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Simpsons Comics #131

Posted: Saturday, June 23, 2007
By: Ray Tate



Writer: Various
Artists: Various
Publisher: Bongo

A trio of tales throws the Simpsons into the styles of other comic books. The panels and each story capture the international flavor and look of each story's nationality.

Chuck Dixon wraps the story with a framing device sadly missing Troy McClure but introducing a comic book geek host. Rather surprisingly, he doesn't lean toward the usual stereotypes fixed to comic book readers: smelly, juvenile and fat.

Dixon opens the fun with a manga that parodies Battlefield Baseball--I think that's what it's called. Dixon sends up Japanese culture through the filter of Matt Groening. The Simpsons'' cast in the story--especially Millhouse--for instance often recognizes shame in its ubiquity, and the riotous dialogue will be familiar to anybody who has sat through Japanese films having astonishingly poor sub-titles.

I've always considered Ty Templeton one of the more straightforward of writers, but great cosmos, his French take is surreal. Homer becomes a door-to-door waffle salesman, not kidding. This sets up some truly bizarre gags and an off-kilter nod to Agatha Christie great Hercule Poirot. He then insinuates from this novel parody a Bart and Lisa story within a story that mimics Tin-Tin.

Dixon returns for the final tale that imitates Mexican soap operas. The over the top histrionics of the genre fit the Simpsons cast perfectly and some changes such as a replacement for Kent Brockman are particularly inspired.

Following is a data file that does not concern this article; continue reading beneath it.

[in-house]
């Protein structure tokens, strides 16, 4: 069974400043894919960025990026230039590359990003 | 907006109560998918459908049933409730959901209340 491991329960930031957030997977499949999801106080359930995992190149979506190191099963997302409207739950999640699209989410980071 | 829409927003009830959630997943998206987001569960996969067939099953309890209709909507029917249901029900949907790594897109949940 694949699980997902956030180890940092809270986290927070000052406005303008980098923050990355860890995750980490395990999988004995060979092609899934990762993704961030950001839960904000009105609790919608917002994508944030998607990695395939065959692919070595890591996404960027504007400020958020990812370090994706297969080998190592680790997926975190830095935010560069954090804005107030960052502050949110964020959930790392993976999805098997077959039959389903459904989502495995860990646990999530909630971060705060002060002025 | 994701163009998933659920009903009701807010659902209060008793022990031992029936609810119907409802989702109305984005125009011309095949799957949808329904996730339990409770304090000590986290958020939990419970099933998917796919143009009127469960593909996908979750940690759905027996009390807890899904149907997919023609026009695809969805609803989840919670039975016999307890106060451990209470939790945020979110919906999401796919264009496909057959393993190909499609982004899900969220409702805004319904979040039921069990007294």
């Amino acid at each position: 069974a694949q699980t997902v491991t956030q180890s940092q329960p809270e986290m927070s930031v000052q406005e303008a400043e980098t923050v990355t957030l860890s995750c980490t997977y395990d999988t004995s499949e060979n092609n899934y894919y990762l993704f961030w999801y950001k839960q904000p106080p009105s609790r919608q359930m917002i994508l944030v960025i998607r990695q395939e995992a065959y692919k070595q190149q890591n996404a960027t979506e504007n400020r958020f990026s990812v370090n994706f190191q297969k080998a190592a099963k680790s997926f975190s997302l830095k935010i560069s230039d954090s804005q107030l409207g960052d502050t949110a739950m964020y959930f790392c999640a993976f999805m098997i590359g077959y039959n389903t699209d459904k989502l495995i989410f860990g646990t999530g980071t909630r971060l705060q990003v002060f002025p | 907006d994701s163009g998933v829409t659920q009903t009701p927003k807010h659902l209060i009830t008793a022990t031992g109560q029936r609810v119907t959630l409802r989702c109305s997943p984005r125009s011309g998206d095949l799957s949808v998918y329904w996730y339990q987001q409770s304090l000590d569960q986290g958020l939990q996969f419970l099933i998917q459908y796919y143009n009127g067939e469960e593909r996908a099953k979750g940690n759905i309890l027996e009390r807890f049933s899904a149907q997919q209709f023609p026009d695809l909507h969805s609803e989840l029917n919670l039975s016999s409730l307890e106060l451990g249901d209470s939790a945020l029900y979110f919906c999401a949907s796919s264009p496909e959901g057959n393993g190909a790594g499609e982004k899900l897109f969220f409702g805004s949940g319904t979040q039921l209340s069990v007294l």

Each artist apes the conventions expected from each motif. Nina Matsumoto and Andrew Pepoy unleash the speed lines and bug eyes to fill the black and white manga. Because the Simpsons must look specific, the story here is far less homogenous than other manga. The French story bears the detail, delicateness and wide shots typically ascribed to the works, and in this story Templeton, with Pepoy and the candy-coats of Art Villanueva, dares to vary the look of the Simpsons to better mesh them to French stereotypes. The Bart-Bart story notes the dots for eyes and the cowlick that's Tin-Tin's signature. John Delaney, with Pepoy, for the Mexican story imbues certain members of the Simpsons clan with a casual sensuality and overly dramatizes shadows to compliment hammy performances. Ole!



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